Bryony: I agree that human nature is human nature and we are all motivated by similar desires. However, culture does play a strong part in creating character. Again, I think my characters have all been shaped by their lives in Zimbabwe, whether it is old Mrs Whitstable, originally from England, or Edmund who is a Zimbabwean and hasn’t lived anywhere else. I think that the way we deal with something such as a murder is different to how it is dealt with elsewhere. In Africa, life is cheap; a death, suspicious or not, may easily be swept aside. The idea that the police are investigating it does not carry as much weight as it would somewhere else.

Kwei: The emotions and motivations experienced by characters in my novels are indeed quite universal: greed, lust, anger, grief, jealousy, and so on. But certain underlying Ghanaian societal behaviors and mores can shape each character and how they behave. For example, in my first Darko Dawson novel, Wife of the Gods, one of my characters is a childless, unmarried Ghanaian woman in her late forties. Some people believe she’s a witch who takes her babies growing in her uterus to a coven, where she devours them. (That would be a kind of spiritual death to which I referred earlier.) Such a woman may be a target of physical attacks and threats, which places my character in a position that wouldn’t exist in western societies.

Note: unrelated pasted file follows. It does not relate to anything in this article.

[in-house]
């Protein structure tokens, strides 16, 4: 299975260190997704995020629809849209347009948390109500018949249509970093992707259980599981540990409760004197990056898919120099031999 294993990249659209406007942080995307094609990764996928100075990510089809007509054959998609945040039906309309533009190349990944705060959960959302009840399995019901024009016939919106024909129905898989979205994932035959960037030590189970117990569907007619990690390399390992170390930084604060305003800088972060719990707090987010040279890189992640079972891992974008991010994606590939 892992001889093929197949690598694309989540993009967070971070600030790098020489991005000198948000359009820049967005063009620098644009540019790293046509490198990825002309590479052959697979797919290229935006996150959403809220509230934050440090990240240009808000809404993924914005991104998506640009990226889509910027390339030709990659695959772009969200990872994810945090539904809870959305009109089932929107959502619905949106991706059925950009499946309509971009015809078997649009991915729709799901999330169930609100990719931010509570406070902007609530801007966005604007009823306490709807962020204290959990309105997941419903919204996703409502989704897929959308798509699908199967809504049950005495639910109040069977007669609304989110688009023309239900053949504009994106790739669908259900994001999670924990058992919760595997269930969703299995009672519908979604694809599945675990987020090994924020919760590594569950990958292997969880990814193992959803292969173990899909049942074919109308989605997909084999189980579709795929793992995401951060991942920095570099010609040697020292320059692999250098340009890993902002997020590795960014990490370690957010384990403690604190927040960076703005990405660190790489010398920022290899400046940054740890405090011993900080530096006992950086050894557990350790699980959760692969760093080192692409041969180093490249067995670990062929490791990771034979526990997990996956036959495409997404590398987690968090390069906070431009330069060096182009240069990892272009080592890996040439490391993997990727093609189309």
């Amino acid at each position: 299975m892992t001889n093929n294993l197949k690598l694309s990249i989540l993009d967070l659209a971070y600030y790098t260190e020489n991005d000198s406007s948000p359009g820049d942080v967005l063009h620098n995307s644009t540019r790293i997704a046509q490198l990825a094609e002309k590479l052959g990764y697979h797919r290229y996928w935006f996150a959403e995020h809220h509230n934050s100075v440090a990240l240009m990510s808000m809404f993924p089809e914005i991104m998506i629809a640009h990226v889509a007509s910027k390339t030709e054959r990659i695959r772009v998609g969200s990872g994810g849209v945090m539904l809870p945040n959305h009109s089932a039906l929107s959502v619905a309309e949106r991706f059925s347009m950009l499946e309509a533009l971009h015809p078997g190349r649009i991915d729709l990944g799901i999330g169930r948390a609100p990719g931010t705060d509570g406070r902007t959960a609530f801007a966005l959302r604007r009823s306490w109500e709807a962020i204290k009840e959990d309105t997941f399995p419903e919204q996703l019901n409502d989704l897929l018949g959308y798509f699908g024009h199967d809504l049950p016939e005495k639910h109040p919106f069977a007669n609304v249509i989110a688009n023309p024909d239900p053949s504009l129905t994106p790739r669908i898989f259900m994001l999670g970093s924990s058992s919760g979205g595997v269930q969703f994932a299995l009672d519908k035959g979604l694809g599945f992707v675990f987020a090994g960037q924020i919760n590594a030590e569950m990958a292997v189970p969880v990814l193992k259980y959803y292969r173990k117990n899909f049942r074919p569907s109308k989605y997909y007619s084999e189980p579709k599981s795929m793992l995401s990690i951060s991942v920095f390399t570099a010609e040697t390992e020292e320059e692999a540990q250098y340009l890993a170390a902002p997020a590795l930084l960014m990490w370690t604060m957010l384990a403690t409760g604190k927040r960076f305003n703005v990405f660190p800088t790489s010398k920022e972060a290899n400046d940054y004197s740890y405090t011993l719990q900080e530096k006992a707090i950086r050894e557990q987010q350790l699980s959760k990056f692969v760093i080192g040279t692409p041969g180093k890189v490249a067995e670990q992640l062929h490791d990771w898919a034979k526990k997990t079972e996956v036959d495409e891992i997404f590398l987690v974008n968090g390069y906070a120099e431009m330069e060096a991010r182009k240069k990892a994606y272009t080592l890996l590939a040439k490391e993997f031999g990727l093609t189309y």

Femi: In Science Fiction, the renowned NK Jemison refers to Element X as a feature or trait that fundamentally affects the world the writer is creating. No matter what the Element X is, the writer must know that it affects everything the characters do within the created world: how they sleep, eat, interact, view the physical world or even relate with the spiritual.

Lately, I have become fascinated by the idea that most, if not all of the countries that were colonized suffer, in one way or the other, from a collective socio-psychosis, call it ‘Post-Colonial Traumatic Stress Disorder’. I am convinced that over time, this is the Element X that binds all African crime fiction and which affect plot, and most importantly, character.

As I have mentioned, African crime fiction cannot be purely for entertainment, it means that our characters need to be a lot more nuanced. Complexity underlines the setting of African crime fiction, and the same must go for the characters.

Chanette: My main female characters reflect African-ness, specifically being South African, white, female, and Afrikaans speaking. Very few authors from other continents—if any—can replicate this. And why would they want to? We all have our own stories to tell through our own characters and their backgrounds.

Ameera: I think, in a way, that the more specific you are about character, including culture, the more universal they become. Because my novel is told through multiple characters, I wanted to ensure that their differences were clear, this definitely includes cultural differences and the way in which they see each other. However, in order to ensure that I was not writing characters as the ‘other’, I put a little bit of myself into each character… And then allowed them to follow their own journeys.

Joanne: Bearing this all in mind then, to what extent are you writing for local readers and to what extent do you write for a broader audience? Particularly for an international audience? And does it make a difference? Is African crime fiction for Africa? Kwei, what are your thoughts on this?